A writer in a foreign exchange believes that cystitis is much more common in nursing babies than we are inclined to think. He believes that we fail to make a diagnosis. He further believes that the symptoms are confused with similar ones with which we are familiar, which occur in diseases of the gastro-intestinal tract.
The pain, the distress, the local tenderness, the fever, are all attributed to abdominal disease, and as it is not easy to obtain a specimen of urine for analysis, the actual condition is overlooked.
The conditions which he has found in fifteen cases in which he believes he has made a correct diagnosis, are fever, pain, turbid, acid urine which contains bacteria, and agglutinated leucocytes. The urine is without odor and contains but little albumen.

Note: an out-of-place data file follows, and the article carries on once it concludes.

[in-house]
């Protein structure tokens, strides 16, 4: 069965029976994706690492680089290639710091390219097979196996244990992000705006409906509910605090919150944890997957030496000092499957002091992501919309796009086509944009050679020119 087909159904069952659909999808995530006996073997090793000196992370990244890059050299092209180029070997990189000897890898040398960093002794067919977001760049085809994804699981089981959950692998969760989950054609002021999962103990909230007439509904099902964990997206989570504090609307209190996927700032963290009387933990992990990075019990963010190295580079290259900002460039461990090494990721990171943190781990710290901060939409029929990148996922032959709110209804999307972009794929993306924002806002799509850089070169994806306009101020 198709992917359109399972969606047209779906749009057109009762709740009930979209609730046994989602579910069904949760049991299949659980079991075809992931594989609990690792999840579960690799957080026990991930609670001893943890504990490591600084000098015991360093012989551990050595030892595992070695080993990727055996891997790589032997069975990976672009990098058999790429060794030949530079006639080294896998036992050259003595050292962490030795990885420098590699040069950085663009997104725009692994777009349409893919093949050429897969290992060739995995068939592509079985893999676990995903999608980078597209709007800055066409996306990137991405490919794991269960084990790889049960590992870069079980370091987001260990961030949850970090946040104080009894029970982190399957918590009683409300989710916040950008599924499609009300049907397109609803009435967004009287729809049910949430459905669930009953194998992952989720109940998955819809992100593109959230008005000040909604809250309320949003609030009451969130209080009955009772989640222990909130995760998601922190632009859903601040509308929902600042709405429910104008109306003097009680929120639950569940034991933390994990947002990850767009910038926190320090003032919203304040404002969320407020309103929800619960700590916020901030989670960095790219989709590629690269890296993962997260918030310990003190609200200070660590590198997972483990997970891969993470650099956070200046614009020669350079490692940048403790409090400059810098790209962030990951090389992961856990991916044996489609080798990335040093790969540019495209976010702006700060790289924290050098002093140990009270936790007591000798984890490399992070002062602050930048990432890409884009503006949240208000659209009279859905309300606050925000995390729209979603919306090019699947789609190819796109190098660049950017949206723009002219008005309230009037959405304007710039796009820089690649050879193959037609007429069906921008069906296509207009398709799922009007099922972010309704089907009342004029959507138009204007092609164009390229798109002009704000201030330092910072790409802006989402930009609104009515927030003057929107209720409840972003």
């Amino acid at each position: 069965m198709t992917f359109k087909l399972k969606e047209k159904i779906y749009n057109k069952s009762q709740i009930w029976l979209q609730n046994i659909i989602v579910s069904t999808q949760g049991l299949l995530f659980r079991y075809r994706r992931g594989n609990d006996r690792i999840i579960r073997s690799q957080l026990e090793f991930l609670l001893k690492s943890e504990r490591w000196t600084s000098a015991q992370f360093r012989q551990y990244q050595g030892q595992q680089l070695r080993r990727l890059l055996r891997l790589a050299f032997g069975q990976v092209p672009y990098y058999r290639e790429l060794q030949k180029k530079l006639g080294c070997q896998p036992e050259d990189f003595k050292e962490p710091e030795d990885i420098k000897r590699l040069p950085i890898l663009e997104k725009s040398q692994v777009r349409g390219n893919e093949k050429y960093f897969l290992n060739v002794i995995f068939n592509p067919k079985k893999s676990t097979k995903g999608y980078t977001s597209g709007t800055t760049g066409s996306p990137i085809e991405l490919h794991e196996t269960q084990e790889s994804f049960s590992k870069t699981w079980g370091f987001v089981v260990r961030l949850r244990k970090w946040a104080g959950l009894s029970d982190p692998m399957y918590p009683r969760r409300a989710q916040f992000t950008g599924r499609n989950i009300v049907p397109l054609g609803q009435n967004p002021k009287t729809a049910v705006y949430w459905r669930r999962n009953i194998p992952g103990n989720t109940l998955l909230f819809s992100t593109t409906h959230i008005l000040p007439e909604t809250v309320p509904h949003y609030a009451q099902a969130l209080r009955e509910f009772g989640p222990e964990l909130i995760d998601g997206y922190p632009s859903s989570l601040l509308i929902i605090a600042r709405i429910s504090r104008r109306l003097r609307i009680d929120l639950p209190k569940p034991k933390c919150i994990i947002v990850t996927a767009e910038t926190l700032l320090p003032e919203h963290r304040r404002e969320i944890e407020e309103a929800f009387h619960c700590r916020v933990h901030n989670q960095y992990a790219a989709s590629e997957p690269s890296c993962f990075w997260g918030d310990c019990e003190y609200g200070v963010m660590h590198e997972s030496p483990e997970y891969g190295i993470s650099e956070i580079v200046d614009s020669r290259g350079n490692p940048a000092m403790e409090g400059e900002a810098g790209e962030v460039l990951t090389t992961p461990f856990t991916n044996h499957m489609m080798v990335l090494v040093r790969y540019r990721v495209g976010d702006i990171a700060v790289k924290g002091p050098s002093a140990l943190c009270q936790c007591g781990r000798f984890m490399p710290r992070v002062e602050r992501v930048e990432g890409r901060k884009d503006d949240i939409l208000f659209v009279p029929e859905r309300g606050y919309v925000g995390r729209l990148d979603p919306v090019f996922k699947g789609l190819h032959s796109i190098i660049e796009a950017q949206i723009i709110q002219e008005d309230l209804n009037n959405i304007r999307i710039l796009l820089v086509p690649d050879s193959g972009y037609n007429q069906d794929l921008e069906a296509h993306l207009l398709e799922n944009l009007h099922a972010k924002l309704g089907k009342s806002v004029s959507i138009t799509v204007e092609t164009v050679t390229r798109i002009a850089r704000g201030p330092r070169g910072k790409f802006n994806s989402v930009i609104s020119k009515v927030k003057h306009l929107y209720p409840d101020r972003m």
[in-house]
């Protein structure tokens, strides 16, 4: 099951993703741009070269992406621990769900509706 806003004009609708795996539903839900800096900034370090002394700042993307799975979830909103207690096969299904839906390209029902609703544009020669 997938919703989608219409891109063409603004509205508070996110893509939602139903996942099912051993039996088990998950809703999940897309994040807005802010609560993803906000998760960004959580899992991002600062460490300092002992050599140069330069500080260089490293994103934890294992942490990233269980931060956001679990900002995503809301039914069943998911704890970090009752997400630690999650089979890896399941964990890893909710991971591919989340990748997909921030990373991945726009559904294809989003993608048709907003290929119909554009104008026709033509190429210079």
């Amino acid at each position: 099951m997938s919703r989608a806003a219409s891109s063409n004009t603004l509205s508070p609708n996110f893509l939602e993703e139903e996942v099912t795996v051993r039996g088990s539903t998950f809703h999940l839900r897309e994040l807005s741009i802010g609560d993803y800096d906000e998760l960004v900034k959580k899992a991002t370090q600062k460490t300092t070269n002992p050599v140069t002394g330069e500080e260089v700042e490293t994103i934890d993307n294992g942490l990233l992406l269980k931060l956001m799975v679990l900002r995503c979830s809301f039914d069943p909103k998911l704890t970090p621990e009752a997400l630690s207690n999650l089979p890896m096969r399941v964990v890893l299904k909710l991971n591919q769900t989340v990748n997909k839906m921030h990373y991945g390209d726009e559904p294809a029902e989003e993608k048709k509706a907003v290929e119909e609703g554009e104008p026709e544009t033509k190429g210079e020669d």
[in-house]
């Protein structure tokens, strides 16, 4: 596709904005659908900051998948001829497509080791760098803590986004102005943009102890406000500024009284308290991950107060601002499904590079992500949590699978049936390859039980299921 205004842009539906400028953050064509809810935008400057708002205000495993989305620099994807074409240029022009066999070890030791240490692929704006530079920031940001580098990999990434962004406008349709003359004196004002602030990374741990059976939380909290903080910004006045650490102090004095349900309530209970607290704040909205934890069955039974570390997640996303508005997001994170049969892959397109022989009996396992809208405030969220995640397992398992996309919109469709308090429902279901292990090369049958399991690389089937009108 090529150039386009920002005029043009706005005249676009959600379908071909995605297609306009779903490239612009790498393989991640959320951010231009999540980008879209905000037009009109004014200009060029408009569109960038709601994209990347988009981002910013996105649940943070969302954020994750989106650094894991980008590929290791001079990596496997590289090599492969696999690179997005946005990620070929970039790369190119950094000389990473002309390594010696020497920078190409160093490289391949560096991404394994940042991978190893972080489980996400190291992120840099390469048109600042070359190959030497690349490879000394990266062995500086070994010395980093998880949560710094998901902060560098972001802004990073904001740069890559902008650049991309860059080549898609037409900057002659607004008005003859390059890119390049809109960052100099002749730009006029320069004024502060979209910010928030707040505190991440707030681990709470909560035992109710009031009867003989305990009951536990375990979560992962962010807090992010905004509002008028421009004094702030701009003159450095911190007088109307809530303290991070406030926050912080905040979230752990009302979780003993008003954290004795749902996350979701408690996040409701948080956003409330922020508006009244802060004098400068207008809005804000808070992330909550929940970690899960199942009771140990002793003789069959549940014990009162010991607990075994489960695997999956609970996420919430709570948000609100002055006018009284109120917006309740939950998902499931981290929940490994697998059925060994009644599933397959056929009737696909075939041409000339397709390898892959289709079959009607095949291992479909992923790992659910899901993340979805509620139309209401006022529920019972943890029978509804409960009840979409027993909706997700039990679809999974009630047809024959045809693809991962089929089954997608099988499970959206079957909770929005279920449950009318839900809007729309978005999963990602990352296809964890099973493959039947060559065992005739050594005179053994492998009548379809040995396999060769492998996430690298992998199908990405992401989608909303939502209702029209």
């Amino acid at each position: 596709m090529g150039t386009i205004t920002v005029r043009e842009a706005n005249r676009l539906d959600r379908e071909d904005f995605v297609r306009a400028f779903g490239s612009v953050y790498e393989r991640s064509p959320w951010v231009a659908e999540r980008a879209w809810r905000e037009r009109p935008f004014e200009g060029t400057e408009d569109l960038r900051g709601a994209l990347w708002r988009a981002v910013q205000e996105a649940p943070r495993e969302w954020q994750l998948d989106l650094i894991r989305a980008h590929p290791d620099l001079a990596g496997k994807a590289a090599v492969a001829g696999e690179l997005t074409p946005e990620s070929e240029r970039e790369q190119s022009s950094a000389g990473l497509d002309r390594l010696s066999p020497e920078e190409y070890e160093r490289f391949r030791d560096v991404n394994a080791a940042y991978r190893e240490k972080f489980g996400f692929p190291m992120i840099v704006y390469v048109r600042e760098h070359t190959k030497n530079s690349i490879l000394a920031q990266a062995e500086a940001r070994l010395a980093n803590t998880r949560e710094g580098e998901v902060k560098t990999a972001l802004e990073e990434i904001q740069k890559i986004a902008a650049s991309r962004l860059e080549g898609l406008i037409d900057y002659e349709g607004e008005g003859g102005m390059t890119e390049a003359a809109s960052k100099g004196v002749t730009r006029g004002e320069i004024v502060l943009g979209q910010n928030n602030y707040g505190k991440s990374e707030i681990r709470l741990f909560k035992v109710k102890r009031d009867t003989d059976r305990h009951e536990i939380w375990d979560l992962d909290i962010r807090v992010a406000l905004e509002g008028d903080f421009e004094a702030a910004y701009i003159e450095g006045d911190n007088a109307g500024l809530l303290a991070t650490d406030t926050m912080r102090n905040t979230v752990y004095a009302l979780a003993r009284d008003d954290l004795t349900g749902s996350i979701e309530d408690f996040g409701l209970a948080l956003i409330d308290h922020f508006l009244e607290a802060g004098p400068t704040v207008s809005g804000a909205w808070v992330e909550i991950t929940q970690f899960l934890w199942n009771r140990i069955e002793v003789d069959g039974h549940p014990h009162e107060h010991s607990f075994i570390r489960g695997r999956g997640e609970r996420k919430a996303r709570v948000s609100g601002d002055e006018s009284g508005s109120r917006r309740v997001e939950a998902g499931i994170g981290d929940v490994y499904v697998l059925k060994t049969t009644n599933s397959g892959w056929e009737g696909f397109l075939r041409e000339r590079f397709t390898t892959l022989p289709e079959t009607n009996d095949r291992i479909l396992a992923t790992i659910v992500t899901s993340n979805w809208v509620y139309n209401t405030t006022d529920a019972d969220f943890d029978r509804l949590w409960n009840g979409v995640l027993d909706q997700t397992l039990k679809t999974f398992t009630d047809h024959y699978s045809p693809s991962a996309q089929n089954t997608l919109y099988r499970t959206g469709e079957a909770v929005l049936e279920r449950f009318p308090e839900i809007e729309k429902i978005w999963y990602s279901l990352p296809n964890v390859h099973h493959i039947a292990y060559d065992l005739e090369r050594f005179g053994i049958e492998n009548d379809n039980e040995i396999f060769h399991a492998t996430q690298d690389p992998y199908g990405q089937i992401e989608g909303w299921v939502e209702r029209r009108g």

The causes are similar to those which obtain in adult cases, and he is inclined to think that the bacilli from the intestinal tract are among the common causes.
Out of the fifteen cases which the writer observed, six were in male infants and all had phimosis, which caused the secretion and bacteria to be retained. The prognosis may be said to be good. Simple treatment will result in a cure. Usually irrigation is not necessary.
Ellingwood's Therapeutist, Vol. 2, 1908, was edited by Finley Ellingwood M.D.